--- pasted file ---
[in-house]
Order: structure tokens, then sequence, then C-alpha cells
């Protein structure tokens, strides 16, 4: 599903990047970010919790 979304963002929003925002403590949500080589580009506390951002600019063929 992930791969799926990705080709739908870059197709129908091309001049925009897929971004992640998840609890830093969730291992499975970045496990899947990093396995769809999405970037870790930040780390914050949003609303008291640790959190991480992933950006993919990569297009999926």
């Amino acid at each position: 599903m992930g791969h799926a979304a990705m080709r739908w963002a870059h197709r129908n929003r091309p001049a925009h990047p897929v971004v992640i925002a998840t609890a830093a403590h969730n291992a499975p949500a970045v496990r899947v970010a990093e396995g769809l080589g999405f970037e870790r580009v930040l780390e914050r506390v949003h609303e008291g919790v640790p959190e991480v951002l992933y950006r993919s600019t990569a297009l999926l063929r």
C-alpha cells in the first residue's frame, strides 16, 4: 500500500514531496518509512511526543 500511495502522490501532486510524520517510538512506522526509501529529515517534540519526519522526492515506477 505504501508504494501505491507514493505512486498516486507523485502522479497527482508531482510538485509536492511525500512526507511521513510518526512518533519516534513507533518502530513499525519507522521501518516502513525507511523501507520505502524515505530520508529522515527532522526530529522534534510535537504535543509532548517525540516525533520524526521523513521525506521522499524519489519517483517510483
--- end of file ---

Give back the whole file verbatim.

[in-house]
Order: structure tokens, then sequence, then C-alpha cells
């Protein structure tokens, strides 16, 4: 599903990047970010919790 979304963002929003925002403590949500080589580009506390951002600019063929 992930791969799926990705080709739908870059197709129908091309001049925009897929971004992640998840609890830093969730291992499975970045496990899947990093396995769809999405970037870790930040780390914050949003609303008291640790959190991480992933950006993919990569297009999926």
């Amino acid at each position: 599903m992930g791969h799926a979304a990705m080709r739908w963002a870059h197709r129908n929003r091309p001049a925009h990047p897929v971004v992640i925002a998840t609890a830093a403590h969730n291992a499975p949500a970045v496990r899947v970010a990093e396995g769809l080589g999405f970037e870790r580009v930040l780390e914050r506390v949003h609303e008291g919790v640790p959190e991480v951002l992933y950006r993919s600019t990569a297009l999926l063929r």
C-alpha cells in the first residue's frame, strides 16, 4: 500500500514531496518509512511526543 500511495502522490501532486510524520517510538512506522526509501529529515517534540519526519522526492515506477 505504501508504494501505491507514493505512486498516486507523485502522479497527482508531482510538485509536492511525500512526507511521513510518526512518533519516534513507533518502530513499525519507522521501518516502513525507511523501507520505502524515505530520508529522515527532522526530529522534534510535537504535543509532548517525540516525533520524526521523513521525506521522499524519489519517483517510483